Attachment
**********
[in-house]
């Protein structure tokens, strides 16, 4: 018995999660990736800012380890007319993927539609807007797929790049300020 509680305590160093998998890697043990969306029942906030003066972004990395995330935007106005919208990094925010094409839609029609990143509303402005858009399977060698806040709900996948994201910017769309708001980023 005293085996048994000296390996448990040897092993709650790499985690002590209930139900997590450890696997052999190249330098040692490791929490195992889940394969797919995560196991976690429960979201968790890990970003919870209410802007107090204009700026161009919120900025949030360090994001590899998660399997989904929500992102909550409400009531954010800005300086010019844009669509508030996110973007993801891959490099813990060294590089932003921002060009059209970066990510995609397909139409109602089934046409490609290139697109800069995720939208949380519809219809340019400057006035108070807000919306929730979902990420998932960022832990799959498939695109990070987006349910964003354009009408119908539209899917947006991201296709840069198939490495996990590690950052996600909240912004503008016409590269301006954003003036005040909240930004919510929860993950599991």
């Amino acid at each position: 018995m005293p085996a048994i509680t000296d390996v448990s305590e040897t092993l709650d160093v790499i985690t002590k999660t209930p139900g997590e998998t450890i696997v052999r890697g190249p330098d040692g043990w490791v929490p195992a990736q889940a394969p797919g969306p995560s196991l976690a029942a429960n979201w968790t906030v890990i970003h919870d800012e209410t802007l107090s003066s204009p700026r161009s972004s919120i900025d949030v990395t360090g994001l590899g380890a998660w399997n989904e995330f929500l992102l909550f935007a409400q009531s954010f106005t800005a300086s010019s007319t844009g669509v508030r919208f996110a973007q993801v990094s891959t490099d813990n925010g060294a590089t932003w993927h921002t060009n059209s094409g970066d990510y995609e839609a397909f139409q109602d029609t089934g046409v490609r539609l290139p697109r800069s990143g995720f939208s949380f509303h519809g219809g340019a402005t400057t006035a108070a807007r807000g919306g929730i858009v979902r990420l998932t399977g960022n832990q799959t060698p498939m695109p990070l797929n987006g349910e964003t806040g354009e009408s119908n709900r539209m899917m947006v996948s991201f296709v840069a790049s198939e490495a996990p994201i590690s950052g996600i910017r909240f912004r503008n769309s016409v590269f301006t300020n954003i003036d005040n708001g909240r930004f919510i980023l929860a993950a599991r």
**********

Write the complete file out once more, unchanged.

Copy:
[in-house]
């Protein structure tokens, strides 16, 4: 018995999660990736800012380890007319993927539609807007797929790049300020 509680305590160093998998890697043990969306029942906030003066972004990395995330935007106005919208990094925010094409839609029609990143509303402005858009399977060698806040709900996948994201910017769309708001980023 005293085996048994000296390996448990040897092993709650790499985690002590209930139900997590450890696997052999190249330098040692490791929490195992889940394969797919995560196991976690429960979201968790890990970003919870209410802007107090204009700026161009919120900025949030360090994001590899998660399997989904929500992102909550409400009531954010800005300086010019844009669509508030996110973007993801891959490099813990060294590089932003921002060009059209970066990510995609397909139409109602089934046409490609290139697109800069995720939208949380519809219809340019400057006035108070807000919306929730979902990420998932960022832990799959498939695109990070987006349910964003354009009408119908539209899917947006991201296709840069198939490495996990590690950052996600909240912004503008016409590269301006954003003036005040909240930004919510929860993950599991």
């Amino acid at each position: 018995m005293p085996a048994i509680t000296d390996v448990s305590e040897t092993l709650d160093v790499i985690t002590k999660t209930p139900g997590e998998t450890i696997v052999r890697g190249p330098d040692g043990w490791v929490p195992a990736q889940a394969p797919g969306p995560s196991l976690a029942a429960n979201w968790t906030v890990i970003h919870d800012e209410t802007l107090s003066s204009p700026r161009s972004s919120i900025d949030v990395t360090g994001l590899g380890a998660w399997n989904e995330f929500l992102l909550f935007a409400q009531s954010f106005t800005a300086s010019s007319t844009g669509v508030r919208f996110a973007q993801v990094s891959t490099d813990n925010g060294a590089t932003w993927h921002t060009n059209s094409g970066d990510y995609e839609a397909f139409q109602d029609t089934g046409v490609r539609l290139p697109r800069s990143g995720f939208s949380f509303h519809g219809g340019a402005t400057t006035a108070a807007r807000g919306g929730i858009v979902r990420l998932t399977g960022n832990q799959t060698p498939m695109p990070l797929n987006g349910e964003t806040g354009e009408s119908n709900r539209m899917m947006v996948s991201f296709v840069a790049s198939e490495a996990p994201i590690s950052g996600i910017r909240f912004r503008n769309s016409v590269f301006t300020n954003i003036d005040n708001g909240r930004f919510i980023l929860a993950a599991r």